The nesting season in India and Bhutan begins in April, while in Thailand it commences in January; the duration of the nesting period is between 105-152 days (Poonswad et al. 2013). Tall, wide-girthed trees are required for breeding; nests have been recorded in Cleistocalyx nervosum in Thailand and in Terminalia myriocarpa, Altingia excelsa and Syzygium spp. in Arunachal Pradesh (Datta 2009, R. Naniwadekar in litt. 2016). The female seals herself inside the nest cavity with droppings and fruit pulp, emerging with the chick at the end of the nesting period. Clutch size is one to two eggs. In Huai Kha Khaeng in Thailand, the estimated nesting success was 68% and an adult pair raised, on average, 1.3 chicks per nest (n = 22 pairs) (Poonswad et al. 2013).
Generally the species is considered sedentary and territorial, but there is some evidence of seasonal movements in search of patchily distributed fruit resources (Tifong et al. 2007). The home range size of three individuals tracked by radio telemetry was approximately doubled during the non-breeding season when compared with the breeding season; around 12-16 km2 versus 6 km2 (Tifong et al. 2007). As the male is entirely responsible for feeding the female within the nest cavity during the breeding season, his foraging distance is greatly restricted.
Typically the species occurs in pairs or groups of 4-5 individuals, only occasionally being seen in larger groups of up to 15 (R. Naniwadekar and A. Datta in litt. 2016).
Its dependence on large trees for feeding and nesting makes it especially susceptible to deforestation and habitat degradation through logging, shifting cultivation and clearance for agriculture. Furthermore, viable populations require vast tracts of forest to survive, exacerbating its susceptibility to habitat fragmentation. These problems are compounded by widespread hunting and trapping for food, and trade in pets and casques. Hunting is the primary threat to the species in Arunachal Pradesh, India (Datta 2009, Naniwadekar et al. 2015a), where it is targeted primarily for meat (Naniwadekar et al. 2015a). Where Great Hornbill does not occur, the casque is used in ceremonial headgear, while the tail feathers are occasionally sought for cultural reasons and some communities use the body fat for a purported medical value (R. Naniwadekar and A. Datta in litt. 2016). In eastern Arunachal Pradesh the head of the species is frequently displayed in houses, being found in 61% of households sampled (Datta 2002).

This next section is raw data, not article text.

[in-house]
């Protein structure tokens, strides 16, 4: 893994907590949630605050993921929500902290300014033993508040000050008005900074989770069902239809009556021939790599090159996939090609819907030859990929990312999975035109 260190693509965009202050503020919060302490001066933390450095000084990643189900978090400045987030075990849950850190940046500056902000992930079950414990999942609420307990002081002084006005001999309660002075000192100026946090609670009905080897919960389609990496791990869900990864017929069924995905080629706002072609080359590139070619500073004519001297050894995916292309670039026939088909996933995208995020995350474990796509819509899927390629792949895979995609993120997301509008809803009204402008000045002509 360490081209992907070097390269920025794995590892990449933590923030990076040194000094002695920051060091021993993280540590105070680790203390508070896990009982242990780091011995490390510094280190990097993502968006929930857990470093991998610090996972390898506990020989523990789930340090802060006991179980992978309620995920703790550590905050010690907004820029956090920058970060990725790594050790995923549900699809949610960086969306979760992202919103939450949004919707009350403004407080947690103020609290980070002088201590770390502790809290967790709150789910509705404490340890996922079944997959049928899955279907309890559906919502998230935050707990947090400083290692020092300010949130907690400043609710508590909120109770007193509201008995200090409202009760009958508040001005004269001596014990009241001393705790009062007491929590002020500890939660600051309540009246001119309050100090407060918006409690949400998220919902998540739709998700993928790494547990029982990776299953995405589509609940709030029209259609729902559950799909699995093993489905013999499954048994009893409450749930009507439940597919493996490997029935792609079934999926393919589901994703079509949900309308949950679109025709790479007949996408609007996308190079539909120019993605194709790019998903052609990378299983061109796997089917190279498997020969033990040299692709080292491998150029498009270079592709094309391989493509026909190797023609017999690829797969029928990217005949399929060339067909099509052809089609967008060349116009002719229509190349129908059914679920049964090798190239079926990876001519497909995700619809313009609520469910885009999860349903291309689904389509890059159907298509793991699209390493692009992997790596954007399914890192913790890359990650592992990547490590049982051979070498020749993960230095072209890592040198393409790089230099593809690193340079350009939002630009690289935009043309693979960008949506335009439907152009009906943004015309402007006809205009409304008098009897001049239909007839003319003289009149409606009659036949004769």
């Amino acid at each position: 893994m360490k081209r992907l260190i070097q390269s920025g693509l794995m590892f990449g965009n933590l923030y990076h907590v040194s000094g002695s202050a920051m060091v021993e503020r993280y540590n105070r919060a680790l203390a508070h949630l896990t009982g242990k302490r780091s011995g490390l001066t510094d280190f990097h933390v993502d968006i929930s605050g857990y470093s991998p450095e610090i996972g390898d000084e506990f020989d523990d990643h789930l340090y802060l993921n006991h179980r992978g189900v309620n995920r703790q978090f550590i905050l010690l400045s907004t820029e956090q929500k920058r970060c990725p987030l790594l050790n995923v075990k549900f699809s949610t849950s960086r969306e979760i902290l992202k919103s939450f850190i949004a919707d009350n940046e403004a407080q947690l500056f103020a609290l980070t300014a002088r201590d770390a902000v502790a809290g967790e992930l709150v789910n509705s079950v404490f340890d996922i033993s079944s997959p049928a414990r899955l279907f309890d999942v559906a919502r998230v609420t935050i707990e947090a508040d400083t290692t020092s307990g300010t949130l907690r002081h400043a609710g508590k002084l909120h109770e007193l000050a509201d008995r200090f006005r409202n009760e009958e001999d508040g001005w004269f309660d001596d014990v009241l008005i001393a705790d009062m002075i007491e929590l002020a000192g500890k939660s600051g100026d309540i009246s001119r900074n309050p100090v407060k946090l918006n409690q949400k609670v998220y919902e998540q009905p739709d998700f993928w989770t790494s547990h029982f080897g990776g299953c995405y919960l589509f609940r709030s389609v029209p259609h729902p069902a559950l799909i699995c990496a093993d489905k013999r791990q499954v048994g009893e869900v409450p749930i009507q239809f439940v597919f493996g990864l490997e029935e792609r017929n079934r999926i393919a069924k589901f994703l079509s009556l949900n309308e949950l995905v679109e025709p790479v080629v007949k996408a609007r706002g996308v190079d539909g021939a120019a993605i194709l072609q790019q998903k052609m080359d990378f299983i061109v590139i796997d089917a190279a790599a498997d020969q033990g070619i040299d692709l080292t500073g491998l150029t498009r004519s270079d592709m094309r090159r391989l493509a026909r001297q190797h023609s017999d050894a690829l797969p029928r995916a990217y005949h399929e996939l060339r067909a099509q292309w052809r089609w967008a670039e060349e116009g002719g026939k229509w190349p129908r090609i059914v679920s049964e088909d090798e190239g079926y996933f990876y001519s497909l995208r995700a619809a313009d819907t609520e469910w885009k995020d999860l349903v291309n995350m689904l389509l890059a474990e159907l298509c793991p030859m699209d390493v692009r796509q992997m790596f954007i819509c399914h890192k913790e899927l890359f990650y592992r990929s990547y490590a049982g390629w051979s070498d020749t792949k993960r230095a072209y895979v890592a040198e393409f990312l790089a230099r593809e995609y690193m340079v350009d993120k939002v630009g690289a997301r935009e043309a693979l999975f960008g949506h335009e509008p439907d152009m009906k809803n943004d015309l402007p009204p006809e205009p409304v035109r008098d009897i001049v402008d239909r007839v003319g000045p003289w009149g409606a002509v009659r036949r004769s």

Conservation Actions Underway
CITES Appendices I and II. The following protected areas support important populations: Royal Manas National Park, Thrumshing La National Park, Jigme Singye Wangchuck National Park, Mangde Chhu and Kuri Chhu valleys, Bhutan; Eaglenest Wildlife Sanctuary, Namdapha Tiger Reserve, and Tale Wildlife Sanctuary in Arunachal Pradesh, India; Nakai-Nam Theun National Biodiversity Conservation Area, Laos, and Um Phang and Mae Wong National Parks and Huai Kha Khaeng and Thung Yai Wildlife Sanctuaries, Thailand. Field surveys have been conducted throughout much of the range of the species in India, with the exceptions of Manipur and Sikkim (Datta 2009, Naniwadekar et al. 2015a, R. Naniwadekar in litt. 2016). The Hornbill Nest Adoption Program has been established in India focusing on protecting the nests of Rufous-necked Hornbill outside protected areas in central and western Arunachal Pradesh (R. Naniwadekar and A Datta in litt. 2016).
Conservation Actions Proposed
Conduct further surveys to clarify its distribution and status in Myanmar, Laos and Vietnam. Monitor trends in selected key populations. Protect remaining extensive tracts of forest, extend existing protected areas where appropriate, and strictly control hunting in protected areas. Lobby for improved logging practices that leave patches of old growth or large trees. Design and implement hornbill conservation programmes aimed at reducing hunting levels.
117 cm. Large hornbill with distinctive rufous head and underparts. Males are black above with white-tipped outer primaries, white tail with black basal half, pale yellowish bill with row of vertical dark ridges on upper mandible and almost no casque, blue orbital skin and red gular skin. Female has black head, neck and underparts and slightly duller orbital skin. Juvenile is like male but bill smaller without dark ridges, tail feathers may be narrowly dark-tipped. Voice Loud barking kup or kok notes.
Text account compilers
Davidson, P., Benstead, P., Derhé, M., Bird, J., Hermes, C., Mahood, S., Peet, N., Tobias, J.
Naniwadekar, R.N., Datta, A., Lo, P., Eames, J.C.
BirdLife International (2020) Species factsheet: Aceros nipalensis. Downloaded from http://www.birdlife.org on 13/08/2020. Recommended citation for factsheets for more than one species: BirdLife International (2020) IUCN Red List for birds. Downloaded from http://www.birdlife.org on 13/08/2020.